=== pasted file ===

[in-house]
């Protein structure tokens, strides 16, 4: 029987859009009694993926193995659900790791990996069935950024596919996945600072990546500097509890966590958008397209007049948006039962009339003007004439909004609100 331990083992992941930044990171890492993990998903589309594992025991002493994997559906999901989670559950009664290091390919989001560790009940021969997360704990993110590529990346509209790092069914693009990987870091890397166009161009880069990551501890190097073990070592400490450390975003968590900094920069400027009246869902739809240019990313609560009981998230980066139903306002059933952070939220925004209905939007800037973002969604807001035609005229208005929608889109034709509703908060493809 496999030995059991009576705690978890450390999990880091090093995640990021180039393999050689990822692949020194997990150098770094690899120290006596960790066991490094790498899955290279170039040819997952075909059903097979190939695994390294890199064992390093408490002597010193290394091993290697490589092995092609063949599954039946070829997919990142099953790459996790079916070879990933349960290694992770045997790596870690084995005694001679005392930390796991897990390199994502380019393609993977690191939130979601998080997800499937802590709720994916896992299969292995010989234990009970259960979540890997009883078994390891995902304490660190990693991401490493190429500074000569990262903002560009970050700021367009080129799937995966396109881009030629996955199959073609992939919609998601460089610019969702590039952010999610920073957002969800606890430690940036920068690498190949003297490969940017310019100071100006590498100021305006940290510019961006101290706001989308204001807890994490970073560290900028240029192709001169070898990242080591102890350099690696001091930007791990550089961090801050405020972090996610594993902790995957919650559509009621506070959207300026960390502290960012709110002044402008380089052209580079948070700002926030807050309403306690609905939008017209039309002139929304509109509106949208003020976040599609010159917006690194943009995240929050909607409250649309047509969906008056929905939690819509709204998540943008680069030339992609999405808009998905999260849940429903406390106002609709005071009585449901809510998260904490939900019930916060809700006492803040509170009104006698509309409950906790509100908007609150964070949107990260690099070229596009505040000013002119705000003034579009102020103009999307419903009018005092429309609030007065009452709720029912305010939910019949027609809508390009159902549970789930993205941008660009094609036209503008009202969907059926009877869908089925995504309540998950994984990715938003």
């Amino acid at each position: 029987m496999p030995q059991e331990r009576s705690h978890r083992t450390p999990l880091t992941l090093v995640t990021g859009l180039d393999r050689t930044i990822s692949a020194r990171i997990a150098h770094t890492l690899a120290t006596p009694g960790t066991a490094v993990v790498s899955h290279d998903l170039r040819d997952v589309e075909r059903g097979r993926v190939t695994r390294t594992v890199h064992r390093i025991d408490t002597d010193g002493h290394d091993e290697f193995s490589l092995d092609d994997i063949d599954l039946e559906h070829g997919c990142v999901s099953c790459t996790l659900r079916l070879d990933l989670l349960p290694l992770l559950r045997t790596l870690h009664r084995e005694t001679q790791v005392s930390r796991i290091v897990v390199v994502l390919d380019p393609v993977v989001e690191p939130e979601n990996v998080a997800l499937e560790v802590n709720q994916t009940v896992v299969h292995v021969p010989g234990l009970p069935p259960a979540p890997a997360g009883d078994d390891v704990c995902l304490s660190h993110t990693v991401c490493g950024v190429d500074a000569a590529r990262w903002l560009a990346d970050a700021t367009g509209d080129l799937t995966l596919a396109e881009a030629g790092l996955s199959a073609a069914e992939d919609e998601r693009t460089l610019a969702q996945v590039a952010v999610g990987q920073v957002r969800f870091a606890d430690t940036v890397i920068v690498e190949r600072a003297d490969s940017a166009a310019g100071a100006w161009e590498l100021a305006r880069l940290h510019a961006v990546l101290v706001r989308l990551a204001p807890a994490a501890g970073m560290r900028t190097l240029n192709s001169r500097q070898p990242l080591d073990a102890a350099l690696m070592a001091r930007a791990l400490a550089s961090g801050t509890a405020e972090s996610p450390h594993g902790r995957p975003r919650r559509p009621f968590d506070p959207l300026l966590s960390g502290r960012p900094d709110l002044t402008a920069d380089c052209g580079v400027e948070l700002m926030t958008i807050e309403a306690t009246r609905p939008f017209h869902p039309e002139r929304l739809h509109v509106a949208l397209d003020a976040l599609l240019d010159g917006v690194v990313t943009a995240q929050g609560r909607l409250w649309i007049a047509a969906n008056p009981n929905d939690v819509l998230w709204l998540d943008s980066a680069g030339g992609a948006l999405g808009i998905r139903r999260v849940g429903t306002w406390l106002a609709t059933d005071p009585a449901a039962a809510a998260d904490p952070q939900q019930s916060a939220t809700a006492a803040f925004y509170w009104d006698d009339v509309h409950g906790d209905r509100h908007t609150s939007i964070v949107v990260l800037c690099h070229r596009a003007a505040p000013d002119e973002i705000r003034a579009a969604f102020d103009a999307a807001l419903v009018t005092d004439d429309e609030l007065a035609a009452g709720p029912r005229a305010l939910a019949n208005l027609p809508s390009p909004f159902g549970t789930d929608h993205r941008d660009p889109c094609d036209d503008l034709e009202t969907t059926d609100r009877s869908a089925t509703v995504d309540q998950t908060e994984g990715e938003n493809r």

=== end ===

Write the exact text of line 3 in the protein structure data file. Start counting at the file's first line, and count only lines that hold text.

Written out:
């Amino acid at each position: 029987m496999p030995q059991e331990r009576s705690h978890r083992t450390p999990l880091t992941l090093v995640t990021g859009l180039d393999r050689t930044i990822s692949a020194r990171i997990a150098h770094t890492l690899a120290t006596p009694g960790t066991a490094v993990v790498s899955h290279d998903l170039r040819d997952v589309e075909r059903g097979r993926v190939t695994r390294t594992v890199h064992r390093i025991d408490t002597d010193g002493h290394d091993e290697f193995s490589l092995d092609d994997i063949d599954l039946e559906h070829g997919c990142v999901s099953c790459t996790l659900r079916l070879d990933l989670l349960p290694l992770l559950r045997t790596l870690h009664r084995e005694t001679q790791v005392s930390r796991i290091v897990v390199v994502l390919d380019p393609v993977v989001e690191p939130e979601n990996v998080a997800l499937e560790v802590n709720q994916t009940v896992v299969h292995v021969p010989g234990l009970p069935p259960a979540p890997a997360g009883d078994d390891v704990c995902l304490s660190h993110t990693v991401c490493g950024v190429d500074a000569a590529r990262w903002l560009a990346d970050a700021t367009g509209d080129l799937t995966l596919a396109e881009a030629g790092l996955s199959a073609a069914e992939d919609e998601r693009t460089l610019a969702q996945v590039a952010v999610g990987q920073v957002r969800f870091a606890d430690t940036v890397i920068v690498e190949r600072a003297d490969s940017a166009a310019g100071a100006w161009e590498l100021a305006r880069l940290h510019a961006v990546l101290v706001r989308l990551a204001p807890a994490a501890g970073m560290r900028t190097l240029n192709s001169r500097q070898p990242l080591d073990a102890a350099l690696m070592a001091r930007a791990l400490a550089s961090g801050t509890a405020e972090s996610p450390h594993g902790r995957p975003r919650r559509p009621f968590d506070p959207l300026l966590s960390g502290r960012p900094d709110l002044t402008a920069d380089c052209g580079v400027e948070l700002m926030t958008i807050e309403a306690t009246r609905p939008f017209h869902p039309e002139r929304l739809h509109v509106a949208l397209d003020a976040l599609l240019d010159g917006v690194v990313t943009a995240q929050g609560r909607l409250w649309i007049a047509a969906n008056p009981n929905d939690v819509l998230w709204l998540d943008s980066a680069g030339g992609a948006l999405g808009i998905r139903r999260v849940g429903t306002w406390l106002a609709t059933d005071p009585a449901a039962a809510a998260d904490p952070q939900q019930s916060a939220t809700a006492a803040f925004y509170w009104d006698d009339v509309h409950g906790d209905r509100h908007t609150s939007i964070v949107v990260l800037c690099h070229r596009a003007a505040p000013d002119e973002i705000r003034a579009a969604f102020d103009a999307a807001l419903v009018t005092d004439d429309e609030l007065a035609a009452g709720p029912r005229a305010l939910a019949n208005l027609p809508s390009p909004f159902g549970t789930d929608h993205r941008d660009p889109c094609d036209d503008l034709e009202t969907t059926d609100r009877s869908a089925t509703v995504d309540q998950t908060e994984g990715e938003n493809r």